Upon entering, explore the region on foot or on horseback. Ranger programs are available to partake in. Shuttle services are offered only from April through October. There are two campground sites, the Bryce Canyon Lodge for the summer months, and the Sunset Hotel welcome guests during the winter months.
Canyonlands National Park
Only a marathon length away from the Arches is the Canyonlands National Park. Separated into distinct geographical areas which are the Island in the Sky, the Maze, the Needles and rivers that are linked together are the Green and the Colorado. The two rivers chiseled huge canyons in the Colorado Plateau. Together, they form the four districts of the Canyonlands.
Plan on touring one portion in a day, as attempting to appreciate each individually within a day is impossible. There are no roads that directly connect each district to the other. Driving between the two take approximately two to six hours.
You may hike or four-wheel your way around the beautiful scenery of the Canyonlands. If taking a boat is more of your style, then cruising through the Green and Colorado Rivers can satisfy your desires for such. There is a Horseshoe Canyon Unit, positioned just north of the Maze, that contains remarkable panels designed by the Native Americans that once resided in the area.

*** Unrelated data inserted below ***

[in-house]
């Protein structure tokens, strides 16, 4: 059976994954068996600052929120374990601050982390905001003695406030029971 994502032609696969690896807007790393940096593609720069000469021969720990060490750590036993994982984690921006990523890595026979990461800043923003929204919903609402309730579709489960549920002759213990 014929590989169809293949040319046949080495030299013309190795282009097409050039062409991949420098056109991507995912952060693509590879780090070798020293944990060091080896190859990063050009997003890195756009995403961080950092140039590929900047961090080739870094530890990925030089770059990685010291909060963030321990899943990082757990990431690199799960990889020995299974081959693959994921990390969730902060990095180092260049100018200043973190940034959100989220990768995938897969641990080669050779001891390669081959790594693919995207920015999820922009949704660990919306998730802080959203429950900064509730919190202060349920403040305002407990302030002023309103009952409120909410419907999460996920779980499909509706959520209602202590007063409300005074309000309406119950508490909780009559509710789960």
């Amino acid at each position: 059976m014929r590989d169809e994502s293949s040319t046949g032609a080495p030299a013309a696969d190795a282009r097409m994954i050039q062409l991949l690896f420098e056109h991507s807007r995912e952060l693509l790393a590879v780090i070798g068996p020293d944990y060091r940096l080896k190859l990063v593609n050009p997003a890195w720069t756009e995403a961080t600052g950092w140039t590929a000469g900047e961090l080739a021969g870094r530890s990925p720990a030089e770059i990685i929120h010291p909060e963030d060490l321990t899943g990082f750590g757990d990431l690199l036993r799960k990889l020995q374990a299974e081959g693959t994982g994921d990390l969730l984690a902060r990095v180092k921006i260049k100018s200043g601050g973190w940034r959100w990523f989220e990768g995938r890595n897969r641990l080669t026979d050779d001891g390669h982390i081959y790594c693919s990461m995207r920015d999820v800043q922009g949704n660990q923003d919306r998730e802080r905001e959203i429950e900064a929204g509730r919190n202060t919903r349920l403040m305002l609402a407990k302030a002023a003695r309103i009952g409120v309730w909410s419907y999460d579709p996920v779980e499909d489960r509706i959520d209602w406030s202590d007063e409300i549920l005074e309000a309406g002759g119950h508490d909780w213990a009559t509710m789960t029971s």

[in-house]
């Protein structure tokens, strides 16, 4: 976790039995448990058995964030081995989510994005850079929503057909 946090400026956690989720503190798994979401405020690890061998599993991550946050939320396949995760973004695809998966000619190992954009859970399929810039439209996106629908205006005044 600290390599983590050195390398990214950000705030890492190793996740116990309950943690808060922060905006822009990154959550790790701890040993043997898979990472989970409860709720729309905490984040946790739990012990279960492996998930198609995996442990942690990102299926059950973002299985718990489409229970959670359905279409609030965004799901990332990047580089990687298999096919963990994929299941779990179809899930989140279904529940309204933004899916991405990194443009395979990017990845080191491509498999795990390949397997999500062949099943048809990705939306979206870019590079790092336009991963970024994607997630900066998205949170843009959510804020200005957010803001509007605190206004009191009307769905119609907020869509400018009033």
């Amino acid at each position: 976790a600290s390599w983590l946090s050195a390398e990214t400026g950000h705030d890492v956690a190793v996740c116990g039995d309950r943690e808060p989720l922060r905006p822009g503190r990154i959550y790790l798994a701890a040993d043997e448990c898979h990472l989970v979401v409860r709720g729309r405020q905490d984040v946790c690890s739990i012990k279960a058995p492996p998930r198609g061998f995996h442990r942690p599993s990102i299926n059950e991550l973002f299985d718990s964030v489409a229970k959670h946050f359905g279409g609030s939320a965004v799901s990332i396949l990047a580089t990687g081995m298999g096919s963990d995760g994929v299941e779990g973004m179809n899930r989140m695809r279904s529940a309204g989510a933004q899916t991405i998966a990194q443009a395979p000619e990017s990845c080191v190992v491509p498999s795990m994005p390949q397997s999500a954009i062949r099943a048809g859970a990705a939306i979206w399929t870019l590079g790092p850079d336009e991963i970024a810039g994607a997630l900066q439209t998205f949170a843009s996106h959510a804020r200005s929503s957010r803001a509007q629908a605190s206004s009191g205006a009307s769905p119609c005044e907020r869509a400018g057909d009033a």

However, there are no dining services, or lodging, available within the park itself. There are some options outside of the Maze, the Needles, and the Island in the Sky. All of which meet accommodations for anyone seeking rest after taking in a full day of beauty.
Capitol Reef National Park
Between Bryce National Park and Canyonlands National Park, is the stellar Capitol Reef National Park. Open year round, this park was originally established to conserve the over 241,000 acres of desert area. This south-central destination contains the Waterpocket Fold, which is a must-see Utah gem.
This is a very family-friendly park, as it has a Junior Ranger Program that kids can participate in. Fruita, which has a museum of how the early settlers lived off the land. The museum includes a one-room school house, blacksmith shop, orchards, and areas to have a picnic. With shorter trails, and a nature center, there is plenty to spark the interests in children of all ages.
The best way to take in Capitol Reef is on foot. Tours are available for hiking, horseback riding, driving, and biking through the landscape. Rock climbing is allowed, preferably those with previous experience.
Rest and relax at Fruita Campground, between February through October. In this desert getaway, you are placed in the center of it all. Surrounding you are the historic orchards and the Fremont River. The Fruita Campground can house RV and tents, along with walk-in tent sites. There are the Cathedral Valley Campground and the Cedar Mesa Campground. Both are more undeveloped than the Fruita Campground.
Wrapping Things Up
Whether you are looking for a little R and R or wanting to be a bit more adventurous; any of the four national parks near Zion can delight your sense of wonder. Bask in the history of their natural beauties. Unwind with a vacation that leaves you feeling enlivened.